Mimics of Vasculitis

Ernest Maningding; Tanaz A. Kermani


Rheumatology. 2021;60(1):34-47. 

In This Article

Abstract and Introduction


While prompt diagnosis of vasculitis is important, recognition of vasculitis mimics is equally essential. As in the case of vasculitis, an approach to mimics based on the anatomic size of vessels can be useful. Infections can mimic vasculitis of any vessel size, including the formation of aneurysms and induction of ANCAs. Genetic disorders and vasculopathies are important considerations in large and medium vessel vasculitis. Cholesterol emboli, thrombotic conditions and calciphylaxis typically affect the medium and small vessels and, like vasculitis, can cause cutaneous, renal and CNS manifestations. Reversible cerebral vasoconstriction syndrome is important to distinguish from primary angiitis of the CNS. As an incorrect diagnosis of vasculitis can result in harmful consequences, it is imperative that the evaluation of suspected vasculitis includes consideration of mimics. We discuss the above mimics and outline a systematic and practical approach for differentiating vasculitis from its mimics.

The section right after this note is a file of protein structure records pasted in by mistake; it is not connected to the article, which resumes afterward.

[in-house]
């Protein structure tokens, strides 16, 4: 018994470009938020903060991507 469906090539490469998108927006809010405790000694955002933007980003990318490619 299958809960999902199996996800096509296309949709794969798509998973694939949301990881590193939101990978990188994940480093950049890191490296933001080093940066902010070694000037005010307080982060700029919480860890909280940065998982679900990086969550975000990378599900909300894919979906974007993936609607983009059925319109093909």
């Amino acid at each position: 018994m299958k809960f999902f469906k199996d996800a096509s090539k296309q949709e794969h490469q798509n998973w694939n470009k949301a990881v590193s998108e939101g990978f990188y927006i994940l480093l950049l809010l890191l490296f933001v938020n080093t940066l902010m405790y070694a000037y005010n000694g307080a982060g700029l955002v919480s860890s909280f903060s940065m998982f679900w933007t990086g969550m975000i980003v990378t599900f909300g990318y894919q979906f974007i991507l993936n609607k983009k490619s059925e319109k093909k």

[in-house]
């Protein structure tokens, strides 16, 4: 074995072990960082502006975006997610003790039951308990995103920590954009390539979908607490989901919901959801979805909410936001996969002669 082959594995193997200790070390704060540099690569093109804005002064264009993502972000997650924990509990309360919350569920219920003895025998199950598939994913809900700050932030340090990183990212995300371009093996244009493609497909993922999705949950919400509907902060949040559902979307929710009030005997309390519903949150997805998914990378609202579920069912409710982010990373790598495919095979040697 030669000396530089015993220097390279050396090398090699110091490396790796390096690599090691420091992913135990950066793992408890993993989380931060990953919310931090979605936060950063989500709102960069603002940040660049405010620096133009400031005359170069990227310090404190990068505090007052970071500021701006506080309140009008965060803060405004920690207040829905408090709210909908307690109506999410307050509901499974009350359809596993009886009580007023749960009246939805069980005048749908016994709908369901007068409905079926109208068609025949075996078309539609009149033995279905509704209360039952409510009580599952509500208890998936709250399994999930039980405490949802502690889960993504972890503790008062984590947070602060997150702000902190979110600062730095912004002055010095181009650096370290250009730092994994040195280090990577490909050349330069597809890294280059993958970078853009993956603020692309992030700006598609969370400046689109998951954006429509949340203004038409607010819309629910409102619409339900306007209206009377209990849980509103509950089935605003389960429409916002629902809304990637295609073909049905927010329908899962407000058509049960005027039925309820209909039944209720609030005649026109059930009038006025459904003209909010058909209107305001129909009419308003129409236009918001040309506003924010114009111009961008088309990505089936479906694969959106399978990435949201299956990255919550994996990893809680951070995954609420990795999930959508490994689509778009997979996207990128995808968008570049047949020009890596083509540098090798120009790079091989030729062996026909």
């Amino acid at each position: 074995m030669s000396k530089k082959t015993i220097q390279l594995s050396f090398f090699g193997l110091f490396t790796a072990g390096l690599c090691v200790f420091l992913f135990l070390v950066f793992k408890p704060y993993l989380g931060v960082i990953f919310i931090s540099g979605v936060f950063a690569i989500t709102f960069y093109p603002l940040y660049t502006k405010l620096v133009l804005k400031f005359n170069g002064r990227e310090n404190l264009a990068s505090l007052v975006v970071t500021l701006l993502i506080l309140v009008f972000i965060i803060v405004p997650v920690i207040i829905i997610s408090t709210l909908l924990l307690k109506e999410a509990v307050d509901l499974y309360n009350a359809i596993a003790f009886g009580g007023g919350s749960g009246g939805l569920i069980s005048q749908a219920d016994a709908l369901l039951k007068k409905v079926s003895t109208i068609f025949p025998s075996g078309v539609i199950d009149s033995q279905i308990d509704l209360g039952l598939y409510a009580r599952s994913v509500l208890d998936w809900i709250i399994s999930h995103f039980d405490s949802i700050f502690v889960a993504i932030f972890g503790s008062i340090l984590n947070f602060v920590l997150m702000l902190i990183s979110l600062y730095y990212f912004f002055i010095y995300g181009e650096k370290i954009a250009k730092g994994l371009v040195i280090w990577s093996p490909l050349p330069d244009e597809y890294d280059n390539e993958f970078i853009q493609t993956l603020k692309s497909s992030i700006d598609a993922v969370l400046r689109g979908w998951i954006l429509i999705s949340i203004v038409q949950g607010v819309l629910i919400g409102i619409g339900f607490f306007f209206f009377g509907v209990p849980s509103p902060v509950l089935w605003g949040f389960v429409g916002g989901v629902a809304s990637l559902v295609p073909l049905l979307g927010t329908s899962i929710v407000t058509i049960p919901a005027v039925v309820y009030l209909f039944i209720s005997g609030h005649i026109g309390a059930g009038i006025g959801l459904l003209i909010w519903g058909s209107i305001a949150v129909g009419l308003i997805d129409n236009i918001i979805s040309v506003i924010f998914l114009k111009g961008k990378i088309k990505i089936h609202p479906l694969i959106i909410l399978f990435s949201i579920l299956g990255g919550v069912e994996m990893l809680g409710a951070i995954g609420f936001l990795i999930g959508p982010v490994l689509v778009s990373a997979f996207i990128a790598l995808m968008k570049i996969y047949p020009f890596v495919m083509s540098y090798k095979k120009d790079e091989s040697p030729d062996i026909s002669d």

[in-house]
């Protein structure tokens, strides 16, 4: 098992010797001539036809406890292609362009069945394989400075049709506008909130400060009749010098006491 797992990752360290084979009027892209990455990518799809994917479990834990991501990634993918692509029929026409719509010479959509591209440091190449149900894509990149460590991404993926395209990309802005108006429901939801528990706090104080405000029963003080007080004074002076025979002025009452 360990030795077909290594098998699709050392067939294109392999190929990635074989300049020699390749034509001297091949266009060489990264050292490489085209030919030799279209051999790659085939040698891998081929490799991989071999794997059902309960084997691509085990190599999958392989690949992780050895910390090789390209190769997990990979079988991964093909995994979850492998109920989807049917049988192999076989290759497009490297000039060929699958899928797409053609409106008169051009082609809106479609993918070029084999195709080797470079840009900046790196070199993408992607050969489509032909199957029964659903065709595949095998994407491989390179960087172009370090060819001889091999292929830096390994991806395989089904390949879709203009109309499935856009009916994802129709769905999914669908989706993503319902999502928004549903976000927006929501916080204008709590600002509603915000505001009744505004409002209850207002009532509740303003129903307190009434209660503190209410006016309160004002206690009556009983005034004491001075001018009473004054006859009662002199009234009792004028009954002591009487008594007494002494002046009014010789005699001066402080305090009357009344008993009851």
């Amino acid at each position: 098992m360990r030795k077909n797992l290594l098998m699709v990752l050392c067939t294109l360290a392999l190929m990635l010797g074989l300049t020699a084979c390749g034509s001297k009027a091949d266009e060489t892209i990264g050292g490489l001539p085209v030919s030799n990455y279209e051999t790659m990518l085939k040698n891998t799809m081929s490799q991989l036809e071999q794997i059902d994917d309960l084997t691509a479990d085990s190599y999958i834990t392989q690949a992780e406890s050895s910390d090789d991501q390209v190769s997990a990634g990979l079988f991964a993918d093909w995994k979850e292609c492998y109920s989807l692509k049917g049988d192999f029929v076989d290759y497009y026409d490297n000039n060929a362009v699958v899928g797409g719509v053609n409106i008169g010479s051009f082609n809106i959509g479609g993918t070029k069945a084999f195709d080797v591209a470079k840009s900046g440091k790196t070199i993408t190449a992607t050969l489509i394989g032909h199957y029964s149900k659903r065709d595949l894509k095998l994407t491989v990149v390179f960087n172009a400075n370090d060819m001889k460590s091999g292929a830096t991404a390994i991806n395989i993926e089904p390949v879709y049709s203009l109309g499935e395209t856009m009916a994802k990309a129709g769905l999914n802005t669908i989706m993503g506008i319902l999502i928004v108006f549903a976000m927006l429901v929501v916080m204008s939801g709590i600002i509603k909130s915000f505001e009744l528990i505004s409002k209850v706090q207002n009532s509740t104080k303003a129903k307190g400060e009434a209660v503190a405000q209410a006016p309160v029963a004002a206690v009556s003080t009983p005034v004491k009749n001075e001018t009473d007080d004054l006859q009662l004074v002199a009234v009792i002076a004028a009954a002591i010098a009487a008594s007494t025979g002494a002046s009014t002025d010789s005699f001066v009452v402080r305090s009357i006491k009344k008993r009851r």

The vasculitides encompass autoimmune conditions affecting the blood vessels and causing end organ damage. The 2012 International Chapel Hill Consensus Conference provides definitions for the different forms of vasculitis and also a framework to categorize them.[1] In addition to large, medium and small vessel vasculitis, other categories include variable vessel vasculitis, single-organ vasculitis, vasculitis with probable aetiology and vasculitis associated with autoimmune diseases.[1] Multiple conditions may mimic vasculitis.[2–5] While early diagnosis of vasculitis is important to induce remission and prevent organ damage, an incorrect diagnosis can result in harmful consequences from missing the underlying condition and exposure to immunosuppressive therapy. Evaluation of vasculitis should include consideration of its mimics. In this review we outline a systematic approach to mimics of vasculitis based on the anatomic size of the blood vessel affected and discuss clinical features that may allow differentiation of these mimics from vasculitis. Medications and illicit drugs like cocaine can cause vasculitis and are important in identifying secondary causes. However, they are 'vasculitis with probable aetiology' rather than mimics and are beyond the scope of this review.